One of my local convenience stores features, GSTV, a vile and loathsome creation that yabbers commercials at you while you fill your gas tank. (Why they think that making persons angry is a productive sales technique mystifies me.)
At the Milwaukee Journal-Sentinel, Glenn Harlan Reynolds offers his take on the soundwall of advertising that is consuming our attention. An excerpt:
He’s not talking about TV commercials, which pay for the show that you’re watching. He’s talking about ads that seize your attention while giving you nothing in return. He has a special dislike of gas station TV, in which saccharine fake newscasts appear on the pump while you fill your car, tethered by a short length of hose. But that’s not all, Wu writes: “In that genre are things like the new, targeted advertising screens found in hospital waiting rooms (broadcasting things like The Newborn Channel for expecting parents); the airlines that play full-volume advertising from a screen right in front of your face; the advertising screens in office elevators; or that universally unloved invention known as ‘Taxi TV.’ These are just few examples in what is a growing category. Combined, they threaten to make us live life in a screen-lined cocoon.”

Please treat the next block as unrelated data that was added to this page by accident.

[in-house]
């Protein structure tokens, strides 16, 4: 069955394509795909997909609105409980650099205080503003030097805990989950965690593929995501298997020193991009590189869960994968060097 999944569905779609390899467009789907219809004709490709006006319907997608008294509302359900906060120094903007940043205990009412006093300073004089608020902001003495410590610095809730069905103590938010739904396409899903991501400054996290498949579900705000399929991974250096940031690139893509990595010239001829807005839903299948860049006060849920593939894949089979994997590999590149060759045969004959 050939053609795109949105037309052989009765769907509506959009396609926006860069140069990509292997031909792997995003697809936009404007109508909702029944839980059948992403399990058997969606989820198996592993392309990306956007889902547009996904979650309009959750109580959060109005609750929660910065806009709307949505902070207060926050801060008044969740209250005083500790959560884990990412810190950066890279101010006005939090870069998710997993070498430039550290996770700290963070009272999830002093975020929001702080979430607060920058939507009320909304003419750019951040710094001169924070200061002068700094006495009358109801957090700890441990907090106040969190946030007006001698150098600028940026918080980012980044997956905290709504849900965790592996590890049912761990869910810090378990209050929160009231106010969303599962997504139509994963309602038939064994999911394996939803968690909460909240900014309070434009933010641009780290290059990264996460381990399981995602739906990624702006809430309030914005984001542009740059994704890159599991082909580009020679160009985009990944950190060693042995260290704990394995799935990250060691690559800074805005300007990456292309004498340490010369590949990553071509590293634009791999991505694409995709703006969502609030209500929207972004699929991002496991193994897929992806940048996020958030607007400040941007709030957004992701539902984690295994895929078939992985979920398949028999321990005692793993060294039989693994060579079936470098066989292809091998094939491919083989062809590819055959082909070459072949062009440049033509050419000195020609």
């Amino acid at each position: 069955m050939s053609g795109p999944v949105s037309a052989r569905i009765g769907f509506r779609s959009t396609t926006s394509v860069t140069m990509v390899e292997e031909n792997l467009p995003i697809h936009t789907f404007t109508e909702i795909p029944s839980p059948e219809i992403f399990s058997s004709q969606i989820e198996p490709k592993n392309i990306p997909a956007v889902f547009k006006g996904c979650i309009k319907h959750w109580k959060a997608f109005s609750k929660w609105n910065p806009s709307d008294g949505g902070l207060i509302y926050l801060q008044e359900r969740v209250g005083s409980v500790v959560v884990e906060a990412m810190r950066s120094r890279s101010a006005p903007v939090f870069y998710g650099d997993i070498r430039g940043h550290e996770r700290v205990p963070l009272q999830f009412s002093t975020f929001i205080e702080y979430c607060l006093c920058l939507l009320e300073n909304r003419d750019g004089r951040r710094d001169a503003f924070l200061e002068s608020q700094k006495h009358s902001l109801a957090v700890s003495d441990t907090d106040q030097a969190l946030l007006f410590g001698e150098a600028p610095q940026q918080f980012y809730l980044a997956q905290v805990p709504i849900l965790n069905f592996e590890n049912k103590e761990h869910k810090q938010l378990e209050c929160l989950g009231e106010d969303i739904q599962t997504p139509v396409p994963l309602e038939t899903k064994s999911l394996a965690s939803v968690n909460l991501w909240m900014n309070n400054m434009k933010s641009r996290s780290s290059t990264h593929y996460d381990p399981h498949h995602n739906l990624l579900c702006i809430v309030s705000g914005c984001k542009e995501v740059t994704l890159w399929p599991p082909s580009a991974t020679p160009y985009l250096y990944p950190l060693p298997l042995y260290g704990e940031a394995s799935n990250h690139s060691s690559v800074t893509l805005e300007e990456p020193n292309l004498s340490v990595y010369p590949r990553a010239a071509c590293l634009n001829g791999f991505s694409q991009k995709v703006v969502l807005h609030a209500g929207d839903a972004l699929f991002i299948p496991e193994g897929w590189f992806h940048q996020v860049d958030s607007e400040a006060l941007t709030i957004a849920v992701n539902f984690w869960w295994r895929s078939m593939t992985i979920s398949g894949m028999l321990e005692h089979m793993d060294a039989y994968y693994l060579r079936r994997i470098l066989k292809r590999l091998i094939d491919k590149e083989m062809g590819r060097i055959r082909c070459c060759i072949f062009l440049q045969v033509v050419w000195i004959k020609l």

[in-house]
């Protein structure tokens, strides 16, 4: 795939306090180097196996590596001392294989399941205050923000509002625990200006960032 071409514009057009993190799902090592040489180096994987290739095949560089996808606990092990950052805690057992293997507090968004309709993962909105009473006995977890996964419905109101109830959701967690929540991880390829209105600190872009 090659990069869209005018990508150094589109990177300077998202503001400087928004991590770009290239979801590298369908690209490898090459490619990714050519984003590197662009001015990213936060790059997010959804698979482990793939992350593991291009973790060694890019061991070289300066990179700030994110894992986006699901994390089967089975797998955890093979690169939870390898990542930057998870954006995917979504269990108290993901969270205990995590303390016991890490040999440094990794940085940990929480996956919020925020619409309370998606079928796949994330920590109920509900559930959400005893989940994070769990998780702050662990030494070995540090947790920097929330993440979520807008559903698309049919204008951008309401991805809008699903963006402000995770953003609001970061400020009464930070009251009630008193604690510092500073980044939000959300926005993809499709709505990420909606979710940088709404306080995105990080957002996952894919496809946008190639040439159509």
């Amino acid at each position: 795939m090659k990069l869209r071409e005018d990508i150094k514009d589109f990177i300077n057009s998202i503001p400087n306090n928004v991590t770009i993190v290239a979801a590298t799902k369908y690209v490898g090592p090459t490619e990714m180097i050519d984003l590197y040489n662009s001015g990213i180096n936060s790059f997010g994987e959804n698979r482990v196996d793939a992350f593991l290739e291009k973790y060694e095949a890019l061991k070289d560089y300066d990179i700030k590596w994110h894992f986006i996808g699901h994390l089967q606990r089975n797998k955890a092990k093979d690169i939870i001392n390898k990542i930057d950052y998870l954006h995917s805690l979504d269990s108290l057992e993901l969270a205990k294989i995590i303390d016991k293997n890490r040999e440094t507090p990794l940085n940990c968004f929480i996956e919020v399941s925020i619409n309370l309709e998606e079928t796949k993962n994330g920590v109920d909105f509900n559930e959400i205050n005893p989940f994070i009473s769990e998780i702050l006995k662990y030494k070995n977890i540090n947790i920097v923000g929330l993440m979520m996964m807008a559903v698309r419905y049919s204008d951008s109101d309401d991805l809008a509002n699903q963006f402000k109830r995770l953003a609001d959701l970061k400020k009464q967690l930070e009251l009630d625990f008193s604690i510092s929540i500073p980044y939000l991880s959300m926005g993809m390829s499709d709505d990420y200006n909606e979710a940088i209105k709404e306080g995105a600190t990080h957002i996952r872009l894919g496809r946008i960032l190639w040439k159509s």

I was recently subjected to one of those target medical “channels” when I picked up a friend from a doctor’s office. Ugh.
I chose to wait outside and look at my own screen–and at the trees, the flowers, the sky, and the near-misses on the adjacent street.